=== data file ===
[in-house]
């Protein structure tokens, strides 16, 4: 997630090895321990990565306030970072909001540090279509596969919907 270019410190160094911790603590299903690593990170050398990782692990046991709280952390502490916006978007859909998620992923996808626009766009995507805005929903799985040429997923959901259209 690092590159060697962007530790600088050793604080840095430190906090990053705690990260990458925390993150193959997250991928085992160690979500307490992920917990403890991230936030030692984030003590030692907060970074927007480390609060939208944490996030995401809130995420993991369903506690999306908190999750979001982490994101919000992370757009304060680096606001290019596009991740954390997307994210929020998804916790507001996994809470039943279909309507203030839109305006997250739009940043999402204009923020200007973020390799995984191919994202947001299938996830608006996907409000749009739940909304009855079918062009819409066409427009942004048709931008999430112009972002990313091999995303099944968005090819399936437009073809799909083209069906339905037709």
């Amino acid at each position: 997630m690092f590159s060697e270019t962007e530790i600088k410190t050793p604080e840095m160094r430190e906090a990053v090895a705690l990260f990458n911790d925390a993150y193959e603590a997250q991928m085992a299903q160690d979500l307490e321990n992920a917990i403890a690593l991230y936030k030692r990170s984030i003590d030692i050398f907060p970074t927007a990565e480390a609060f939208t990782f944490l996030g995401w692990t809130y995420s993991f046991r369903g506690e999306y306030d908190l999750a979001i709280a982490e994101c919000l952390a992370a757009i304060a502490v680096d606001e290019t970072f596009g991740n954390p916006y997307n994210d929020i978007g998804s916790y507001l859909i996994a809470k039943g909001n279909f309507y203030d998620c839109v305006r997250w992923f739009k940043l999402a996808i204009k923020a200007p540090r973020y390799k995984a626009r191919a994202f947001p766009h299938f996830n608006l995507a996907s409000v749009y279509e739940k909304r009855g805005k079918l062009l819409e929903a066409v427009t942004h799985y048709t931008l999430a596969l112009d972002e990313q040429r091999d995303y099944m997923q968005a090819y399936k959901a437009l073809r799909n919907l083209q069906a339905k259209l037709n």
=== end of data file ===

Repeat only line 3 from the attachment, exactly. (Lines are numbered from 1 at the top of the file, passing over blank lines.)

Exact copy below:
């Amino acid at each position: 997630m690092f590159s060697e270019t962007e530790i600088k410190t050793p604080e840095m160094r430190e906090a990053v090895a705690l990260f990458n911790d925390a993150y193959e603590a997250q991928m085992a299903q160690d979500l307490e321990n992920a917990i403890a690593l991230y936030k030692r990170s984030i003590d030692i050398f907060p970074t927007a990565e480390a609060f939208t990782f944490l996030g995401w692990t809130y995420s993991f046991r369903g506690e999306y306030d908190l999750a979001i709280a982490e994101c919000l952390a992370a757009i304060a502490v680096d606001e290019t970072f596009g991740n954390p916006y997307n994210d929020i978007g998804s916790y507001l859909i996994a809470k039943g909001n279909f309507y203030d998620c839109v305006r997250w992923f739009k940043l999402a996808i204009k923020a200007p540090r973020y390799k995984a626009r191919a994202f947001p766009h299938f996830n608006l995507a996907s409000v749009y279509e739940k909304r009855g805005k079918l062009l819409e929903a066409v427009t942004h799985y048709t931008l999430a596969l112009d972002e990313q040429r091999d995303y099944m997923q968005a090819y399936k959901a437009l073809r799909n919907l083209q069906a339905k259209l037709n």